Proponents recommend voting YES because:
It is disappointing to many family businesses and farm owners to set the death tax rate at what I believe is a confiscatory 45% and set the exemption at only $3.5 million, which most of us believe is too low. This leaves more than 22,000 families subject to the estate tax each year.
Opponents recommend voting NO because:
You can extend all the tax breaks that have been described in this amendment if you pay for them. The problem with the amendment is that over $70 billion is not paid for. It goes on the deficit, which will drive the budget right out of balance. We will be going right back into the deficit ditch. Let us resist this amendment. People could support it if it was paid for, but it is not. However well intended the amendment is, it spends $72.5 billion with no offset. This amendment blows the budget. This amendment takes us from a balance in 2012 right back into deficit. My colleagues can extend those tax cuts if they pay for them, if they offset them. This amendment does not pay for them; it does not offset them; it takes us back into deficit. It ought to be defeated.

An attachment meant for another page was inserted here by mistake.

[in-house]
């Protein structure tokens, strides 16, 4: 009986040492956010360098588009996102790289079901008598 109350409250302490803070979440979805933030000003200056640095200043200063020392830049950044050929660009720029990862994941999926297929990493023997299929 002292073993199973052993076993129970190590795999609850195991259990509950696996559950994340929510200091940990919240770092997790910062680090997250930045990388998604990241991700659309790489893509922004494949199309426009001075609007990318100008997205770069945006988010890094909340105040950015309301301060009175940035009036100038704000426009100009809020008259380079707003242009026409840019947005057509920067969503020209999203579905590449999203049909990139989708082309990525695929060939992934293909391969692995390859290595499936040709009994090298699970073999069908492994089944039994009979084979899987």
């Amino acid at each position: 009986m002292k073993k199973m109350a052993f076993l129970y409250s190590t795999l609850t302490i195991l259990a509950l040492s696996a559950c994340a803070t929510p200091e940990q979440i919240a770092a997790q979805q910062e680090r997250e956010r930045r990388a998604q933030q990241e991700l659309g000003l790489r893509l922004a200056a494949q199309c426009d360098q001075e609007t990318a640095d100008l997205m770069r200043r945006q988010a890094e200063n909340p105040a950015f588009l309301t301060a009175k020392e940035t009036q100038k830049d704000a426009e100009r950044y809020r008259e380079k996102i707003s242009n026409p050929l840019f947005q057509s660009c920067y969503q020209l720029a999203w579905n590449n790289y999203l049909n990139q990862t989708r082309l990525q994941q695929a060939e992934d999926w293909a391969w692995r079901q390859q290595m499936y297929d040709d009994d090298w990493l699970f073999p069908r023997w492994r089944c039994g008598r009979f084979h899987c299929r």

Proponents recommend voting YES because:
The permanent solution to the death tax challenge that we have today is a compromise. It is a compromise that prevents the death rate from escalating to 55% and the exclusion dropping to $1 million in 2011. It also includes a minimum wage increase, 40% over the next 3 years. Voting YES is a vote for that permanent death tax relief. Voting YES is for that extension of tax relief. Voting YES is for that 40% minimum wage increase. This gives us the opportunity to address an issue that will affect the typical American family, farmers, & small business owners.
Opponents recommend voting NO because:
Family businesses and family farms should not be broken up to pay taxes. With the booming economy of the 1990s, many more Americans joined the ranks of those who could face estate taxes. Raising the exemption level and lowering the rate in past legislation made sense. Under current law, in my State of Delaware, fewer than 50 families will face any estate tax in 2009. I oppose this legislation's complete repeal of the estate tax because it will cost us $750 billion. Given the world we live in today, with clear domestic needs unmet, full repeal is a luxury that we cannot afford.